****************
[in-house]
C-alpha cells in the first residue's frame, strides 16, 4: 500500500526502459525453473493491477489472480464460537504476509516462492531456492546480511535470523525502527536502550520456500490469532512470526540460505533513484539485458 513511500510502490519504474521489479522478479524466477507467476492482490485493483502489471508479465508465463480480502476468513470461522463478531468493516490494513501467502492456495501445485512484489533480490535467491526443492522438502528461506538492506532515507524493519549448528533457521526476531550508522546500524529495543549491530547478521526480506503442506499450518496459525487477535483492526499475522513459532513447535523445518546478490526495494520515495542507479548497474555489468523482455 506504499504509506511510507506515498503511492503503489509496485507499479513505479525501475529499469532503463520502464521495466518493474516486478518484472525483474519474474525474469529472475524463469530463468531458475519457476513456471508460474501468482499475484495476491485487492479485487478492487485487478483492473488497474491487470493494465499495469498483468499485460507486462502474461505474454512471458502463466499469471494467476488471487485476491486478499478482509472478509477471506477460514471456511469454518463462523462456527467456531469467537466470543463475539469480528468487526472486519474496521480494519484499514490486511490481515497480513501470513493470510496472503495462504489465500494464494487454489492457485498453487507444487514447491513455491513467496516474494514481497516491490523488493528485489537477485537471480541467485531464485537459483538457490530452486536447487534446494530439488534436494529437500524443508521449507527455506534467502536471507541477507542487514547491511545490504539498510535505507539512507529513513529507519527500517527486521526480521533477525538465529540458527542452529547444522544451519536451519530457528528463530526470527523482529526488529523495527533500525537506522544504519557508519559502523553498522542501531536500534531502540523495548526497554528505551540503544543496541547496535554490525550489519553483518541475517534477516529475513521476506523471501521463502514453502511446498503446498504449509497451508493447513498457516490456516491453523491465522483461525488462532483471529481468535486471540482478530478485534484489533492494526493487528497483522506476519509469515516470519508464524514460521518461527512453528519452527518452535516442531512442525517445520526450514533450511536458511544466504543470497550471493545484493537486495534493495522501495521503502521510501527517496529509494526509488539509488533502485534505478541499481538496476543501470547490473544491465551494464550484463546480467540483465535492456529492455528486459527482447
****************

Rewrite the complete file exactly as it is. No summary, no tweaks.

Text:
[in-house]
C-alpha cells in the first residue's frame, strides 16, 4: 500500500526502459525453473493491477489472480464460537504476509516462492531456492546480511535470523525502527536502550520456500490469532512470526540460505533513484539485458 513511500510502490519504474521489479522478479524466477507467476492482490485493483502489471508479465508465463480480502476468513470461522463478531468493516490494513501467502492456495501445485512484489533480490535467491526443492522438502528461506538492506532515507524493519549448528533457521526476531550508522546500524529495543549491530547478521526480506503442506499450518496459525487477535483492526499475522513459532513447535523445518546478490526495494520515495542507479548497474555489468523482455 506504499504509506511510507506515498503511492503503489509496485507499479513505479525501475529499469532503463520502464521495466518493474516486478518484472525483474519474474525474469529472475524463469530463468531458475519457476513456471508460474501468482499475484495476491485487492479485487478492487485487478483492473488497474491487470493494465499495469498483468499485460507486462502474461505474454512471458502463466499469471494467476488471487485476491486478499478482509472478509477471506477460514471456511469454518463462523462456527467456531469467537466470543463475539469480528468487526472486519474496521480494519484499514490486511490481515497480513501470513493470510496472503495462504489465500494464494487454489492457485498453487507444487514447491513455491513467496516474494514481497516491490523488493528485489537477485537471480541467485531464485537459483538457490530452486536447487534446494530439488534436494529437500524443508521449507527455506534467502536471507541477507542487514547491511545490504539498510535505507539512507529513513529507519527500517527486521526480521533477525538465529540458527542452529547444522544451519536451519530457528528463530526470527523482529526488529523495527533500525537506522544504519557508519559502523553498522542501531536500534531502540523495548526497554528505551540503544543496541547496535554490525550489519553483518541475517534477516529475513521476506523471501521463502514453502511446498503446498504449509497451508493447513498457516490456516491453523491465522483461525488462532483471529481468535486471540482478530478485534484489533492494526493487528497483522506476519509469515516470519508464524514460521518461527512453528519452527518452535516442531512442525517445520526450514533450511536458511544466504543470497550471493545484493537486495534493495522501495521503502521510501527517496529509494526509488539509488533502485534505478541499481538496476543501470547490473544491465551494464550484463546480467540483465535492456529492455528486459527482447